Monday, 23 September 2013

The Science Of Man

In Poul Anderson's Planet Of No Return (London, 1971), when Avery the psychomed remarks that applied psychodynamics often involves conformal mapping in several dimensions with non-Cartesian coordinates, Lorenzen the astronomer remembers that the modern science of human behaviour "...used more para-mathematical symbols than his own" (p. 39), and asks how precise a science it is, adding that popular articles are unhelpfully vague.

We might learn something about this science from Avery's response.

(i) It has been rigorously proved that, in the new science, the observer effect is an uncertainty principle preventing the precision of the physical sciences.

(ii) There have been advances in neurology, known to biologists.

(iii) The military used games theory before World War III.

(iv) Big computers provided theoretical analyses of complex phenomena like business, thus generating some understanding of economics.

(v) Communications theory is applicable to symbolizing animals.

(vi) "'The least effort axiom was useful.'" (p. 40) (When I googled "least effort axiom," only two things came up: this Anderson passage and a definition - people try to get difficult and boring tasks over with as soon as possible.)

(vii) Elements of a mathematical and paramathematical system correspond to observable phenomena, enabling the derivation of theorems.

(viii) Data confirm present theories, e. g., economic cycles are often predicted with high precision.

(ix) On the other hand, conditions in the Solar System remain confused after wars and tyrannies and, of course, controlled experiments are impossible.

(x) Earlier propagandists and admen were so primitive that they often provoked a reaction against them while commissars were ideologically blinkered.

(xi) The warlords of the Interregnum had psychomilitary analysts, with original work done in Brazil.

(xii) The first politicomathematical analyses were performed under the theocracy when research was encouraged in response to the challenge of the Mongku Empire.

(xiii) When Venus took over, thorough research began, leading to formulated psychodynamics with the field and tensor approach.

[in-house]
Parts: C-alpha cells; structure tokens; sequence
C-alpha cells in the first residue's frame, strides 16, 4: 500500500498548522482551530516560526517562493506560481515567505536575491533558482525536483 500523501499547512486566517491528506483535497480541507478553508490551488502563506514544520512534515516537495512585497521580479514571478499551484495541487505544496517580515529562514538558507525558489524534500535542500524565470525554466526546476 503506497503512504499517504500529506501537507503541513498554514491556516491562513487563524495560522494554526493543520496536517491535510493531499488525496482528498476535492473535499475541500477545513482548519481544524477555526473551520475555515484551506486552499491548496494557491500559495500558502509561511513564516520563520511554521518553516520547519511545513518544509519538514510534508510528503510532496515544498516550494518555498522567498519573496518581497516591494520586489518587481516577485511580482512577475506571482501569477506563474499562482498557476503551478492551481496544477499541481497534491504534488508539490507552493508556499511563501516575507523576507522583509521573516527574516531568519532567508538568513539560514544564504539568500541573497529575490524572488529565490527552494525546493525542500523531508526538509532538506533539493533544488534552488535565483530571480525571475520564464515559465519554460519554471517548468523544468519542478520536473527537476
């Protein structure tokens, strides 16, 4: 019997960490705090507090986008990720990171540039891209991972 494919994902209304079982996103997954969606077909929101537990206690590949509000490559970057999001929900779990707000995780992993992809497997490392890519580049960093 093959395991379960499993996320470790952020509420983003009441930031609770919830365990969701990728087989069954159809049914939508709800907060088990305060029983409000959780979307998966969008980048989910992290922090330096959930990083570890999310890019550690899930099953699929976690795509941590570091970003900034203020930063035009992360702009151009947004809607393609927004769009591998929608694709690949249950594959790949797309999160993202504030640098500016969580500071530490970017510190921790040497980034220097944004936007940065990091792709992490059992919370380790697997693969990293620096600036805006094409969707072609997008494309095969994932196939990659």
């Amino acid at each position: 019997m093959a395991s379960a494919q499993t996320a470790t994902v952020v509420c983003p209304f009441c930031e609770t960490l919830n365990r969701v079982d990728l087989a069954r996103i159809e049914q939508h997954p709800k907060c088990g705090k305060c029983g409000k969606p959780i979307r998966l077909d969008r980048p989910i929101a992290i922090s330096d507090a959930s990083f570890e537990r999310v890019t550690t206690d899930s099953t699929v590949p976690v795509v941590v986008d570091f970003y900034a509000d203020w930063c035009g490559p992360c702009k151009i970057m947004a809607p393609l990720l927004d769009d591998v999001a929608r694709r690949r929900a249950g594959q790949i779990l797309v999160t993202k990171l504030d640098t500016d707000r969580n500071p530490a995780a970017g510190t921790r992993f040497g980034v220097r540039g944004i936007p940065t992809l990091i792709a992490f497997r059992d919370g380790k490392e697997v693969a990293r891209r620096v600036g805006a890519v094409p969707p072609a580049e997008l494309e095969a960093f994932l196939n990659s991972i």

(xiv) The completed science was used to initiate the Mars-Venus war and to unify the Solar System.

(xv) Although the science is still being developed, its results already include:

control of the economic cycle;
the most efficient distribution of cities;
currency stabilization;
the beginning of an advance from barbarism towards a mature civilization of sane individuals (it is claimed).

Summarizing the development of this science has required references to several stages of an implicit future history:

World Wars III and IV;
Mongku Empire versus American theocracy;
Venerian takeover;
Solar unification.

Although the implicit future history of Planet Of No Return is thematically similar to Anderson's Psychotechnic History, I do not think that this novel can be fitted into the Chronology of that History.

1 comment:

Anonymous said...

As to (vi), I think the least effort axiom means that people attempt to gratify their desires with the least exertion, which is useful in real-life economics. (It is also open to some dispute, and leads to arguments over questions like, "But what if people want to run triathlons?")

I agree with your final paragraph, and I have a vague notion that Anderson said that Planet of No Return did not fit into his Psychotechnic future, despite some resemblances, but if he actually said that, I don't know where.

Best Regards,